What happened to the days when owning a $5,000 Cartier watch seemed extravagant? It used to be owning a million-dollar home was a sign of wealth…today, its a watch.
In an article in today’s WWD, in today’s gilded world, uberluxury is thriving at Switzerland’s top watchmakers. Watches in excess of $100,000 are the new bellwether for the extraordinary.
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François-Henry Bennahmias, chief executive of Audemars Piguet USA, said they sold more than 80 watches priced at more than $100,000 last year. "This year, we’ll sell more than 100 [watches of that caliber]," he added.
Executives said they see no reason for the trend to stop. Industrywide, the Federation of the Swiss Watch Industry said sales of watches through the first half of the year gained 15.5%, with luxury watches growing at as much as twice that rate.
Watchmakers can’t always keep pace with demand due to the intensive labor required to make these collector items. Additionally, it takes years to train new watchmakers, making it difficult to rapidly boost production.
Jaeger-LeCoultre, has an estimated annual output of 50,000. Patek Philippe made 38,000 watches last year, while Rolex produces more than 500,000 watches a year.
"The demand is extraordinary," said Jerome Lambert, chief executive of Jaeger-LeCoultre. "Customers are ready to wait two years to get the watch they want."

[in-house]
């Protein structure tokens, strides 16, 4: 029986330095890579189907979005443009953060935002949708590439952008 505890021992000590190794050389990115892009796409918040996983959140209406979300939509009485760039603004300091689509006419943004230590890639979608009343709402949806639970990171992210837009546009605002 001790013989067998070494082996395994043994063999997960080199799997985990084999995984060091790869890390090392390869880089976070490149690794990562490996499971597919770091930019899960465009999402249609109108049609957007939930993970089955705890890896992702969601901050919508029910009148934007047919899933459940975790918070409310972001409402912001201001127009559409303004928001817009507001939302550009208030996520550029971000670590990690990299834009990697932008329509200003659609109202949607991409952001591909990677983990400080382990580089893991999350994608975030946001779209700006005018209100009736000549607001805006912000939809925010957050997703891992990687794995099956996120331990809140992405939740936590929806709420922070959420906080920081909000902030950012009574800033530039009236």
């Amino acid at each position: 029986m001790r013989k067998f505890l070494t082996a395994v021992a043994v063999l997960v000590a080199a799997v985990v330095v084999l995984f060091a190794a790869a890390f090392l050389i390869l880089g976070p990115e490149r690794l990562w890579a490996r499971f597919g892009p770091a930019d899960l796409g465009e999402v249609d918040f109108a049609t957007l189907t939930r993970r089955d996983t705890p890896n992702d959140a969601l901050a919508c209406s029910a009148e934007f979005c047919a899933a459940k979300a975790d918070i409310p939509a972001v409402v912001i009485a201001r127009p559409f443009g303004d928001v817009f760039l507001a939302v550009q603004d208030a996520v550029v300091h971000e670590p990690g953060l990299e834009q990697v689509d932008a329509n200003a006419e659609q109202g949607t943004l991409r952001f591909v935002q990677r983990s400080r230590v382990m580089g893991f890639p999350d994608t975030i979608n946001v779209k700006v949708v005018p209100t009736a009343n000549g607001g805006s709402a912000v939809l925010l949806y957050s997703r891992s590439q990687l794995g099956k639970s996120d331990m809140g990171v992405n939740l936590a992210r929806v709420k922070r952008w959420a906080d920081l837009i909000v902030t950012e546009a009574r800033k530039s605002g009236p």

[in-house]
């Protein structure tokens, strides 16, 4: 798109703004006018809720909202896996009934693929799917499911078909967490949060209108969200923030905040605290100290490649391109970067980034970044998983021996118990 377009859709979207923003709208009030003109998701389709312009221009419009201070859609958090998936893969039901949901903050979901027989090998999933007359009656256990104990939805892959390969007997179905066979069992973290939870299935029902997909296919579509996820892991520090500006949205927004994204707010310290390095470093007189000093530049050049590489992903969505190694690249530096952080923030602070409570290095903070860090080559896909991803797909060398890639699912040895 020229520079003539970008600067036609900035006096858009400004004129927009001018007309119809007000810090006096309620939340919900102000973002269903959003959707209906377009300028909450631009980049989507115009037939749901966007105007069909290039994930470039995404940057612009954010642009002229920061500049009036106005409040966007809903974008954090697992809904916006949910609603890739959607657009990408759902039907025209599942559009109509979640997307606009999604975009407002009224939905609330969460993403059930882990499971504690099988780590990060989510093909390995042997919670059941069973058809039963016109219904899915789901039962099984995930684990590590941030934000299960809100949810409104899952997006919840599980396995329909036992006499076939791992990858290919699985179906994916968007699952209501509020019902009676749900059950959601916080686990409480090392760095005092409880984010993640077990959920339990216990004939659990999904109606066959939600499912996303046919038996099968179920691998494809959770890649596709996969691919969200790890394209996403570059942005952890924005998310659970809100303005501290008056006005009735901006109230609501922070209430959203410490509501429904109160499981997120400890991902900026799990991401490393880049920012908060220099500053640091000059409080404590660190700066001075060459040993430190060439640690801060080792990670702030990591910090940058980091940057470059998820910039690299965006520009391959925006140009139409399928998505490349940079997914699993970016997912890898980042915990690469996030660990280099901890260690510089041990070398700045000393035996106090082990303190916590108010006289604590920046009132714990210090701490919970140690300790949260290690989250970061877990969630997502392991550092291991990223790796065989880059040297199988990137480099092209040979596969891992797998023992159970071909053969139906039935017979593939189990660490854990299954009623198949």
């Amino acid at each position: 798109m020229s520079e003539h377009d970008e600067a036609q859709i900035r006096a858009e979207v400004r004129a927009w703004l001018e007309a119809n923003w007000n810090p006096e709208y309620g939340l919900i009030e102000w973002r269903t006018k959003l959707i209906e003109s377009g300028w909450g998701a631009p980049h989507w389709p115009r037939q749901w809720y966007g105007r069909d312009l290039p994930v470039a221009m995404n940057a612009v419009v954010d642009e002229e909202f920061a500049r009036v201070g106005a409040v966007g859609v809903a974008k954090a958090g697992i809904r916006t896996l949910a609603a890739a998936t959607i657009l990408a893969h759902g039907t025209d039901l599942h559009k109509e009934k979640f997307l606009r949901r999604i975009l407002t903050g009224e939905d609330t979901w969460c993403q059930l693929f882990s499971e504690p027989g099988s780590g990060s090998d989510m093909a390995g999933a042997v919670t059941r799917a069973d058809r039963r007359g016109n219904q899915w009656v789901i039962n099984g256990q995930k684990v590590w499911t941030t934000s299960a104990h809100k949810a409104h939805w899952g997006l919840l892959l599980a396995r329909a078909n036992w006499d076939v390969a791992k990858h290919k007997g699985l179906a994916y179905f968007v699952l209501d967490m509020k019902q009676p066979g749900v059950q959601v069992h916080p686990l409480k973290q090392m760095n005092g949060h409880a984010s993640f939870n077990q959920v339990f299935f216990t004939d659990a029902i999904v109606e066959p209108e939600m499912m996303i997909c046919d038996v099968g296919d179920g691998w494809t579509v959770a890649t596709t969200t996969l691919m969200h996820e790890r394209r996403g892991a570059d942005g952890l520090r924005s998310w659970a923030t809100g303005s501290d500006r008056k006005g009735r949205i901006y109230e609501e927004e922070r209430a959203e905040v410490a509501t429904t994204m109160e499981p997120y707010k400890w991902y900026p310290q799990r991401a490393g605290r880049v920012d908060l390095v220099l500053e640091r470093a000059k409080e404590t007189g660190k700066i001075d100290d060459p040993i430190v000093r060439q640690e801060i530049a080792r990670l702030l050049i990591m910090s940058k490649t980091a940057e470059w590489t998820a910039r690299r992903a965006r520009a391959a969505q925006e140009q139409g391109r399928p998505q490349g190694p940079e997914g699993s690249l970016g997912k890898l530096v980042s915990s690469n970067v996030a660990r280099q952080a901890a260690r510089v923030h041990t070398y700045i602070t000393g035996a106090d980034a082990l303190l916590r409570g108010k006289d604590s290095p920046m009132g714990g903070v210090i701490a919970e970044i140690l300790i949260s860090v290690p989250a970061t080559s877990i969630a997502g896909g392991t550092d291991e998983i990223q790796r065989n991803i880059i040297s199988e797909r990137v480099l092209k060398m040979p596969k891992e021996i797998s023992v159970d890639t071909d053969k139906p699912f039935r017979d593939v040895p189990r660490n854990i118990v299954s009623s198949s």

Or more. Lambert said an order today for Jaeger’s new Gyrotourbillon watch, a $414,000 at current exchange, supercomplicated piece with a tourbillon mechanism that rotates on a double axis, will be delivered in five years.
Severin Wunderman, the owner of Corum, the luxury Swiss watchmaker, said his firm had sold 22 watches retailing for $1 million-plus through the first six months of this year. Two were sold in the U.S., three each in the Middle East and India, five in Southeast Asia and nine in Russia. "This trend seems to find no end," said Wunderman. "Big sales are the norm for the moment, and not the exception."
Meanwhile, the trend is having a trickle-down effect
to less-expensive mechanical watches by pushing average prices up
across the board. Brands traditionally geared to the midmarket — from
Tag Heuer to Omega — have reported double-digit hikes in average
prices. Executives said it largely reflects market demand for more
sophisticated watches, such as chronographs or watches sparkling with
Breguet Reine de Naples
"We see sales daily on price points that hover around $50,000 retail," said Andrew Block, vice president of Tourneau. "A $10,000 to $15,000 sale is no longer the highest sales of the day. We are witnessing more and more sales made that top the $100,000 mark."
"Only now is the U.S. grasping the idea of high-end luxury watches. They now understand that a watch that costs $40,000 doesn’t exactly mean it’s clunky. It can also be understated, and that the price is linked to the art of the precision movement. There are $300,000 Breguets without a single diamond."